A St. Clair County Republican whose bid for a county-wide office was thwarted by a Democratic opponent will have her grievance heard during oral arguments at the Illinois Supreme Court on Sept. 20.
The case stems from an objection Peggy Pierce of Cahokia filed in 2010 over the candidacy of Whitney Wisnasky-Bettorf of O'Fallon. Wisnasky-Bettorf attempted to run for the St. Clair County Board of Review, a three-member panel that hears property tax assessment appeals.
Wisnasky-Bettorf did not run in that year's primary election. Instead, she was slated to the position by the St. Clair County Republican Central Committee on March 25, 2010. The committee filed a resolution and notice of appointment with the County Clerk's office on April 1, 2010, however it was challenged by Pierce because of a requirement to file the paperwork within three days.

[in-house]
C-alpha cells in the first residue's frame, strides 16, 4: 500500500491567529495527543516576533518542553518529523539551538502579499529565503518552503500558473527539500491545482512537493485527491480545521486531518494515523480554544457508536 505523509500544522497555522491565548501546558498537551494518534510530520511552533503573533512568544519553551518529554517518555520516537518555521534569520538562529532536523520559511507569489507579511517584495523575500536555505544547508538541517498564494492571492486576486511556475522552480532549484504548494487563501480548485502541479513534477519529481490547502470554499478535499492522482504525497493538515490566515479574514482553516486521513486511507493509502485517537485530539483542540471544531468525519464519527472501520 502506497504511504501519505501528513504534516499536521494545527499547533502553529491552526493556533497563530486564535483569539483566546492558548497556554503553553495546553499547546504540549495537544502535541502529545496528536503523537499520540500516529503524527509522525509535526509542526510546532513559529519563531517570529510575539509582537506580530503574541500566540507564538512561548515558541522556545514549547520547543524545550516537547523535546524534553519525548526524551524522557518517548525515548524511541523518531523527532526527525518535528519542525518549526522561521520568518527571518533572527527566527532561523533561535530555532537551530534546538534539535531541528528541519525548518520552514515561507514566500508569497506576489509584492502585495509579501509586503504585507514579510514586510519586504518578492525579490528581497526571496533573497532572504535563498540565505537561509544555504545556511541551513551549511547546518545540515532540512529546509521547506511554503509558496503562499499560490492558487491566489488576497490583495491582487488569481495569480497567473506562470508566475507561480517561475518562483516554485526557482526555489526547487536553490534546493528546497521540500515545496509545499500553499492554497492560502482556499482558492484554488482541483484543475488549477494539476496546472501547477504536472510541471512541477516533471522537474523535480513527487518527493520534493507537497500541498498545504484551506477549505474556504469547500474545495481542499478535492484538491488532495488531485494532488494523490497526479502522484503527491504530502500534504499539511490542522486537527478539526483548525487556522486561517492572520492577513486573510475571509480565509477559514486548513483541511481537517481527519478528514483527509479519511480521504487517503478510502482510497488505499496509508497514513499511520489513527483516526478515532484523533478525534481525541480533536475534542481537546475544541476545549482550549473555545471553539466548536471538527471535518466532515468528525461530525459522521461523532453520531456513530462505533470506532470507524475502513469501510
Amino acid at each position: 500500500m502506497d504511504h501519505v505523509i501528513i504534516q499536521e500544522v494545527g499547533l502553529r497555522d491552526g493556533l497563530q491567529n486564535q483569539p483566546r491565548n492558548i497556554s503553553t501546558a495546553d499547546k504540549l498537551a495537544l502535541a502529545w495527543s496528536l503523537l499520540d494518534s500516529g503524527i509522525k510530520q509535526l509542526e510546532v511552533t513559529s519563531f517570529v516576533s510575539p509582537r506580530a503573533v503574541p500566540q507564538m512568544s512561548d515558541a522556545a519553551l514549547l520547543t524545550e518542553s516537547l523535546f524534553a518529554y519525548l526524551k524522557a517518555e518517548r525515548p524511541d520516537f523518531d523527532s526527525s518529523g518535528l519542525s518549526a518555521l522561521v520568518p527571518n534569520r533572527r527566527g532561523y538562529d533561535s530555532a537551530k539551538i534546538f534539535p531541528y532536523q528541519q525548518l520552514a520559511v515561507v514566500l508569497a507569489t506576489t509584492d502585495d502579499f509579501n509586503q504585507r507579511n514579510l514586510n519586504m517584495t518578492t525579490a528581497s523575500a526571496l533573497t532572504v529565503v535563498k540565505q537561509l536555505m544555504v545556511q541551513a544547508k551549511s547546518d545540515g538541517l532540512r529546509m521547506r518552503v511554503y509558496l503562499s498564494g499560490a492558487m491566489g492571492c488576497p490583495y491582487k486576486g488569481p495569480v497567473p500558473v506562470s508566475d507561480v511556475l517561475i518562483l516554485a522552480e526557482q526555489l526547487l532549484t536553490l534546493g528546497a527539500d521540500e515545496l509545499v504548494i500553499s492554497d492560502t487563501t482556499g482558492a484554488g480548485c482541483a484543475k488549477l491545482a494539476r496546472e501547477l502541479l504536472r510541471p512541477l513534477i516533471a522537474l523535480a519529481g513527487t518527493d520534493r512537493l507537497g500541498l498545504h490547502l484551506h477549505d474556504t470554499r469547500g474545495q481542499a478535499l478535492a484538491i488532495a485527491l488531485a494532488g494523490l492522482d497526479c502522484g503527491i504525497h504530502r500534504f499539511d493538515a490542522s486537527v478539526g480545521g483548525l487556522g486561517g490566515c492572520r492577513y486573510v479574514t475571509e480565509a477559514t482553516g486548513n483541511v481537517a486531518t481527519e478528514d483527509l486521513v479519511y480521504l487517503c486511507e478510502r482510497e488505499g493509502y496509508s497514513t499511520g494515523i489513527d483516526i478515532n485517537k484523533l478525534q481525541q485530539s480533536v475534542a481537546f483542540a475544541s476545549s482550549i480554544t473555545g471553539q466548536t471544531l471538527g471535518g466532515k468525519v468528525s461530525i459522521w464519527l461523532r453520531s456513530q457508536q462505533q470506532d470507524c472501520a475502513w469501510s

The challenge was taken to the St. Clair County Electoral Board, composed of Democrats Bob Delaney, County Clerk; Charles Suarez, County Treasurer and Bob Haida, former State's Attorney and now a circuit judge. The board denied Wisnasky-Bettorf.
St. Clair County Associate Judge Andrew Gleeson, a Democrat, upheld the board.
Wisnasky-Bettorf, represented by Brian Funk of O'Fallon, took the case to the Fifth District Appellate Court.
On Aug. 19, 2010, the appellate court upheld Gleeson in a 2-1 decision. Justices James Wexstten and Bruce Stewart, Democrats, were in the majority. Justice Stephen Spomer, a Republican, dissented.
Arguments centered on section 7-61 of the Illinois Election Code, amended by the state legislature effective Jan. 1, 2010. The section allows political parties to fill vacancies in nominations that occur when no candidate's name is on the party's primary ballot and when no one is listed as a write-in candidate.
Spomer held that Wisnasky-Bettorf complied with filing requirements.
"An objection to the timeliness of the resolution does not provide a legal basis by which to challenge the petitioner's candidacy, and the decisions of the circuit court and the board should be reversed," Spomer wrote.